The Brothers Karamazov

The Brothers Karamazov

by

Fyodor Dostoevsky

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A practical, “educated and humane man” with “the most modern ideas.” He is vain but not overly concerned with career advancement, due to being wealthy and having connections. What is most important to him is to be progressive. He is passionate about the Karamazov case, in regard to its social significance, but he takes little interest in “the personal character of the case” or in the fate of the defendant, toward whom he is indifferent. The narrator views the judge’s ability to regard the participants of a case in an abstract manner as the ideal attitude for a judge.

The Presiding Judge Quotes in The Brothers Karamazov

The The Brothers Karamazov quotes below are all either spoken by The Presiding Judge or refer to The Presiding Judge . For each quote, you can also see the other characters and themes related to it (each theme is indicated by its own dot and icon, like this one:
Faith vs. Reason Theme Icon
). Note: all page numbers and citation info for the quotes below refer to the Farrar, Straus and Giroux edition of The Brothers Karamazov published in 1990.
Part 4: Book 12, Chapter 5 Quotes

“‘The thing is that I am precisely in my right mind...my vile mind, the same as you, and all these m-mugs!’ he suddenly turned to the public. ‘A murdered father, and they pretend to be frightened,’ he growled with fierce contempt. ‘They pull faces to each other. Liars! Everyone wants his father dead. Viper devours viper…If there were no parricide, they’d all get angry and go home in a foul temper…Circuses! ‘Bread and circuses!’ […] Calm yourselves, I’m not mad, I’m simply a murderer! […] I have no witnesses. That dog Smerdyakov won’t send you evidence from the other world…in an envelope. You keep asking for envelopes, as if one wasn’t enough. I have no witnesses…except one, perhaps [….] He’s got a tail, Your Honor, you’d find him inadmissible! Le diable n’existe point!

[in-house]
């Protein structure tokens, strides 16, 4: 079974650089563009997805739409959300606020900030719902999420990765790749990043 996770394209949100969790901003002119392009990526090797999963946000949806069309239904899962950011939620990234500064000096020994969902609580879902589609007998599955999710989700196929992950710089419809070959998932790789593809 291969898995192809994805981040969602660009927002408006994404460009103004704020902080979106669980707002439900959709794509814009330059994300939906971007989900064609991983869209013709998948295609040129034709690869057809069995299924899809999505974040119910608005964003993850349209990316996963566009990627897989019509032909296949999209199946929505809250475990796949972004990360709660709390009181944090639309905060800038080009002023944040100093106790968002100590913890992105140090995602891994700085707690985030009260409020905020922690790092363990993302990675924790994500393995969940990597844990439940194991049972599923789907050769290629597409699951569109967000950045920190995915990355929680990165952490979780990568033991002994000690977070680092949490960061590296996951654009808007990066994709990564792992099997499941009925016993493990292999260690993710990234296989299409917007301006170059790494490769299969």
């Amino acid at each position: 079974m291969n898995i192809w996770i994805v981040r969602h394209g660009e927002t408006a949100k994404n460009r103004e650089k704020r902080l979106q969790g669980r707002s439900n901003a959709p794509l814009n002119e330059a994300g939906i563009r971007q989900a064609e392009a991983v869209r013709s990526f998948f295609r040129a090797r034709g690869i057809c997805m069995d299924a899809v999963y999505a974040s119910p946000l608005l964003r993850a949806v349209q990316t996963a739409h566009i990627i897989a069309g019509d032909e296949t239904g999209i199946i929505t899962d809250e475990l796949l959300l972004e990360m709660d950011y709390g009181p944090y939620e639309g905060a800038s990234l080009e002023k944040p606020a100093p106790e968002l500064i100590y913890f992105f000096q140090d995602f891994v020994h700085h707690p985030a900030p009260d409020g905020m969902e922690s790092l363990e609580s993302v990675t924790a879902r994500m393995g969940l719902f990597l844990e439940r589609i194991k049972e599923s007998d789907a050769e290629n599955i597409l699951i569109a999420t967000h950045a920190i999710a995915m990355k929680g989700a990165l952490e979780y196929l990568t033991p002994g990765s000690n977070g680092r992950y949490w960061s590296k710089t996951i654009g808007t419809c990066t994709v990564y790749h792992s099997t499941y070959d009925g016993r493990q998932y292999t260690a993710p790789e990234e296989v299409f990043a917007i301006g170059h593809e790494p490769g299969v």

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The Presiding Judge Character Timeline in The Brothers Karamazov

The timeline below shows where the character The Presiding Judge appears in The Brothers Karamazov. The colored dots and icons indicate which themes are associated with that appearance.
Part 4: Book 12, Chapter 1: The Fatal Day
Morality and Modernization Theme Icon
...who may cause the prosecutor to lose the case that could save “his flagging career.” The presiding judge is “an educated and humane man.” He’s vain but concerned with social progress. (full context)
Innocence and Guilt Theme Icon
...The twelve jurors consist of four officials, two merchants, and six local peasants and tradesmen. The presiding judge announces the start of the hearing, and a marshal brings out Dmitri. The tall, bird-like... (full context)
Part 4: Book 12, Chapter 4: Fortune Smiles on Mitya
Suffering Theme Icon
Katerina Ivanovna is next. The presiding judge speaks to her “with extreme respect,” afraid of causing her pain. She says that she... (full context)
Part 4: Book 12, Chapter 5: A Sudden Catastrophe
Innocence and Guilt Theme Icon
The presiding judge tells Ivan that he’s not under oath and should provide testimony “in good conscience.” Ivan... (full context)
Faith vs. Reason Theme Icon
Innocence and Guilt Theme Icon
Morality and Modernization Theme Icon
Suffering Theme Icon
Family Theme Icon
...one believes him. Alexei jumps up and says that he’s delirious and shouldn’t be believed. The presiding judge tells Ivan that his testimony is “incomprehensible.” If he actually has something to say, he... (full context)
Part 4: Book 12, Chapter 14: Our Peasants Stood Up for Themselves
Innocence and Guilt Theme Icon
...He says that he’s not guilty of killing his father. He begs to be spared. The presiding judge is very tired. He weakly instructs the jury to be “impartial.” The jury retires, allowing... (full context)